The American television industry had shockwaves running through it this week as president Michael Lombardo left after 33 years at the network, 9 of them as network head. Lombardo has spearheaded some of the networks most loved programming, notably he was responsible for guiding Game Of Thrones into development. The future for the network is now somewhat uncertain, not in a “they’re going out of business” way, but in a “wonder what’s happening next” way. Longtime collaborator Terence Winter quit halfway through development of the second series of Vinyl, Westworld had production halted when it was decided it needed retooling, and Game Of Thrones is suffering from rumours that it will end after another two seasons (or in other words; the time it takes George R.R. Martin to decide on a verb). So let’s celebrate the network with this, a look at the best work they’ve produced. This isn’t ranked by order of popularity, or critical success, just personal preference, so statistically nobody will agree with this, if that’s the case, comment and tell us where I went wrong.

5. Sopranos

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One of THE shows of the 2000’s. It was almost like they saw Lock, Stock and Two Smoking Barrels, and said “Awww, Britain thinks they can make gangster related media, how adorable” and reclaimed America as the centrepiece for gangster films and television shows. I said “almost like”, the pilot was actually ordered in 1997, so it’s just a coincidence. But meh, still an awesome show. The effect it had on television cannot be understated, it could easily be argued that it was this, not Breaking Bad that legitimised television as an artform, not as a stepping stone on the way to film. If it wasn’t for this there wouldn’t be Six Feet Under, there wouldn’t be The Shield. It was this, more than anything, that legitimised HBO as a network that provides high concept dramas, a network that will produce content you wouldn’t get anywhere else. This was a show that could only really be done on this network, it was too brutal, too uncommercial to be made by anyone else.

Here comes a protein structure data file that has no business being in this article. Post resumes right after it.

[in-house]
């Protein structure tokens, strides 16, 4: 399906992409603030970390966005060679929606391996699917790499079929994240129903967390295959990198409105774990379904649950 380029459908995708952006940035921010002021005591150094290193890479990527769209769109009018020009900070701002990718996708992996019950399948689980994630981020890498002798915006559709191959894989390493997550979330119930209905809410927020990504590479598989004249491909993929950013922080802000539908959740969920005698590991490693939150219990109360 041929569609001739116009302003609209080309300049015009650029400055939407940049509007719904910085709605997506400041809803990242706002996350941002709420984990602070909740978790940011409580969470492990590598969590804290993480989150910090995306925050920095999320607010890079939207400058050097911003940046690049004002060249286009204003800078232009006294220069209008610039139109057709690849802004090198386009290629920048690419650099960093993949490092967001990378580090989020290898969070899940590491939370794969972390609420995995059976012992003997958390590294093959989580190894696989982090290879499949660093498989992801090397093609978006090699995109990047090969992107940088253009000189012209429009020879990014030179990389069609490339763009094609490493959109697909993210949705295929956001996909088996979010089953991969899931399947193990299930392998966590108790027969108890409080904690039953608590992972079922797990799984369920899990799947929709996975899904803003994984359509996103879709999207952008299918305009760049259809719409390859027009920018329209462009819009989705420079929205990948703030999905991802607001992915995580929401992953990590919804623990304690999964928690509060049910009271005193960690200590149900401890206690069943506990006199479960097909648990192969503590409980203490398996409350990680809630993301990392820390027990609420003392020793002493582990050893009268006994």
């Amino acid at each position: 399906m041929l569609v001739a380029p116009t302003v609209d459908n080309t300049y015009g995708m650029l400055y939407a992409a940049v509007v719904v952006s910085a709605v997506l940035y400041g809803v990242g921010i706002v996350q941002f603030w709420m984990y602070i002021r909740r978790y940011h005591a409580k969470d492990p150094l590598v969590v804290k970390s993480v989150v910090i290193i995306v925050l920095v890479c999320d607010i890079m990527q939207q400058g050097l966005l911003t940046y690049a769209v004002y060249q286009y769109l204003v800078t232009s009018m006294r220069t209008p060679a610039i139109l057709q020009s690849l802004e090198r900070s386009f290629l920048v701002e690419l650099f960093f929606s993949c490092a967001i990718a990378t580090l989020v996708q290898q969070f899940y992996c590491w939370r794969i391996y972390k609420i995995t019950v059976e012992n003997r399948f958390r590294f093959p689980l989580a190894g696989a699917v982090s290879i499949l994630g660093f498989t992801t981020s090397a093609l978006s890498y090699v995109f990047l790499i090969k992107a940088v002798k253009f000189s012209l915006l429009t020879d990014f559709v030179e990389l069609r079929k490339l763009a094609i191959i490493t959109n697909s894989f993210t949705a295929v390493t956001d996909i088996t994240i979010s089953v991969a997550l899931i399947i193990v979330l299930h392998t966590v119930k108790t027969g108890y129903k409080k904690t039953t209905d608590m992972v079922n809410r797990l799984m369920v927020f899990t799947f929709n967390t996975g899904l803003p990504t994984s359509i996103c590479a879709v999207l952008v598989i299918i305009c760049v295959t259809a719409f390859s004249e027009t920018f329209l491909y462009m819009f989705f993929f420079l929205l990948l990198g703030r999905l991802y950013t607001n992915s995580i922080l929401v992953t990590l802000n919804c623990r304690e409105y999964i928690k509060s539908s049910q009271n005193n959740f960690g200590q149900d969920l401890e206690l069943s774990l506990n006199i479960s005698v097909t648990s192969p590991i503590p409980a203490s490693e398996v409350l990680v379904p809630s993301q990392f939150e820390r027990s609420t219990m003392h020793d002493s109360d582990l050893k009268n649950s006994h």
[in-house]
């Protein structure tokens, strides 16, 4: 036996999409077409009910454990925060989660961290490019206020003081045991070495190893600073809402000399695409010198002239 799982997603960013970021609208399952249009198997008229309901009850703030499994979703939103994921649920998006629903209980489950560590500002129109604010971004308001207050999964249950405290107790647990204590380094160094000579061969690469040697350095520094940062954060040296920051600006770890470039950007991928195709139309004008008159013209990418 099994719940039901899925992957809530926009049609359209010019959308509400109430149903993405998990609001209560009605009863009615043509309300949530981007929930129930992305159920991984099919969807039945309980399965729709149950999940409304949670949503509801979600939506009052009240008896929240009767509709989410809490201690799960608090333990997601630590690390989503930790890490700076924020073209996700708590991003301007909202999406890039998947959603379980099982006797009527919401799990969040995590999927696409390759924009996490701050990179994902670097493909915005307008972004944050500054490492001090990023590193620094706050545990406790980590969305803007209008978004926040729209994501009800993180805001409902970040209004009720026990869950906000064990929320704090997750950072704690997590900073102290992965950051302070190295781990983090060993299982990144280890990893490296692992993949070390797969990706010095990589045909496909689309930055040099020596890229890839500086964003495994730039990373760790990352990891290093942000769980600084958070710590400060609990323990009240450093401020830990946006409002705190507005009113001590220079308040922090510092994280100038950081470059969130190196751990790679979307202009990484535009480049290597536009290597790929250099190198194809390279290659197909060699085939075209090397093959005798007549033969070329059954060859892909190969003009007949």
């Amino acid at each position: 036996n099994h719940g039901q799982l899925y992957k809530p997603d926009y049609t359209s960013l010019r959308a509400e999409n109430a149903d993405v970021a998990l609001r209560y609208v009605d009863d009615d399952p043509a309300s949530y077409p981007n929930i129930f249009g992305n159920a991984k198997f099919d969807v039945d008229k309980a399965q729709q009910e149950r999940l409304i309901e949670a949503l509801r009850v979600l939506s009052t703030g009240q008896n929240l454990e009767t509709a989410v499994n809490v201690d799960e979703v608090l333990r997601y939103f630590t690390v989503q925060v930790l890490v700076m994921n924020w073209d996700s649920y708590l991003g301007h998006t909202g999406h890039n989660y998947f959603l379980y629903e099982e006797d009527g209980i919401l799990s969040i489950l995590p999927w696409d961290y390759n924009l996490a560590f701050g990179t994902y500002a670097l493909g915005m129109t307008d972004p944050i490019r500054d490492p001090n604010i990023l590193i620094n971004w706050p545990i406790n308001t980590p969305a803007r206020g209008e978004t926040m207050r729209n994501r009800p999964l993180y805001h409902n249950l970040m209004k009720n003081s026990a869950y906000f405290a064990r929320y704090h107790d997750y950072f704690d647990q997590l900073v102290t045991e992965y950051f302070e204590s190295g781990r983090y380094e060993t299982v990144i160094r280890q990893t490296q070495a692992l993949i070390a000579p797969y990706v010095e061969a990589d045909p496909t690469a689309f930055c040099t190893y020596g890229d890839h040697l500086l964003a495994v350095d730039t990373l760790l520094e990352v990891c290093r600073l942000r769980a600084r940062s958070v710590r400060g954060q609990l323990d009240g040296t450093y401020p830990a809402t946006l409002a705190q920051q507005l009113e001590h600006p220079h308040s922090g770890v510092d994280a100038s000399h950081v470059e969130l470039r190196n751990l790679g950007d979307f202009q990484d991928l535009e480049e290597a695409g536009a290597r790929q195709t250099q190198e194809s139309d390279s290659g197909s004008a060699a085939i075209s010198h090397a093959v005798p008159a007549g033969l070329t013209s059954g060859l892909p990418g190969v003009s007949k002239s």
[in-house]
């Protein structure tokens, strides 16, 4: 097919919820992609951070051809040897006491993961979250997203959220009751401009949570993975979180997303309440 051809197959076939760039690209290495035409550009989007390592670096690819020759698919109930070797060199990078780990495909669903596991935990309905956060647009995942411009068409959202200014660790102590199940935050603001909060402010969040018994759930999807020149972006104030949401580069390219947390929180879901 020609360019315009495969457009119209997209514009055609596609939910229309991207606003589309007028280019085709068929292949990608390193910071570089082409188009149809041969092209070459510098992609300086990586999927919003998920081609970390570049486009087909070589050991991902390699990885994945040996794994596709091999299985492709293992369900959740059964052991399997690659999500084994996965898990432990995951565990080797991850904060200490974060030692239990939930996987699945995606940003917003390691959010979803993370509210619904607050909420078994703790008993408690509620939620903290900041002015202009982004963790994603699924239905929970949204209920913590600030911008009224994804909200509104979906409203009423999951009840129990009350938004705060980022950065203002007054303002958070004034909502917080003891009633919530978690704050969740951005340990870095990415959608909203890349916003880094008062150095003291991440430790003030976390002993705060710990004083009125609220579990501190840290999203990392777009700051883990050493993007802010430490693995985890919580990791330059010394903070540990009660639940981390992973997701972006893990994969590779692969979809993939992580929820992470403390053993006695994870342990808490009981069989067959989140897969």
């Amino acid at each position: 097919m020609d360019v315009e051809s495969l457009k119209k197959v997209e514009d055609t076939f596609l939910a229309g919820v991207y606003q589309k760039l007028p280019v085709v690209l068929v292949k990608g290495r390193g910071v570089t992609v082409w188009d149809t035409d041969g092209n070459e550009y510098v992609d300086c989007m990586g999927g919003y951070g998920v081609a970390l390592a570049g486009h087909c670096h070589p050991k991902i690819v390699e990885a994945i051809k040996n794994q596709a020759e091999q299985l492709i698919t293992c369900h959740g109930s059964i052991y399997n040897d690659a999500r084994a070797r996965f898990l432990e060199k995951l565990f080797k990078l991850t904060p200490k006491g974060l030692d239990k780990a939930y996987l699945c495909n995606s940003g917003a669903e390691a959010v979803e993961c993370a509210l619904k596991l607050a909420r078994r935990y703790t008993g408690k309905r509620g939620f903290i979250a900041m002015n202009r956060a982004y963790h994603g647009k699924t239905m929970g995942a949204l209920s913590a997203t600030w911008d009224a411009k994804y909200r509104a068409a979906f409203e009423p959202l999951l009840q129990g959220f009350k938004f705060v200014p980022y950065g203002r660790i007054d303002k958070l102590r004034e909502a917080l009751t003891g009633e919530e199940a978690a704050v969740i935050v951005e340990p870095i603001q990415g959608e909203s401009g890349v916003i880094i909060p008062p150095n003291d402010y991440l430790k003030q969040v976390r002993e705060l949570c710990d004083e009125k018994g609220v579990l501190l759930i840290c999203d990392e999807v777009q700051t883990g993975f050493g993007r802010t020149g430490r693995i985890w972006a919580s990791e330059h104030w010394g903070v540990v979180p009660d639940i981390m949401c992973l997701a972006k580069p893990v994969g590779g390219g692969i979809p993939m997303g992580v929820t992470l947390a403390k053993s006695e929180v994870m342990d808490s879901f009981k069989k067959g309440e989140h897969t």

4. Game Of Thrones

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A show so good it deserves its place here despite me having never seen an episode. A show once described (not by a critic, or anybody important, but by a woman behind me on the bus) as like “Merlin with muff”. Everyone knows roughly when Harry Potter was published, and it’s the same with a lot of book adaptations, but I think a lot of people would be surprised to discover the first book was published in 1996, yet most people weren’t aware of it until the TV series (the series didn’t really pick up until A Feast Of Crows in 2005). Without the show the book series would be highly regarded, but with it? It’s become a cultural phenomenon, and shown that you can do not just high concept, but high budget adaptations too. If the show was made sooner then the chances of Harry Potter being a TV series instead of film would be much higher, and we might have got Rik Mayall as Peeves, AS WE DESERVE!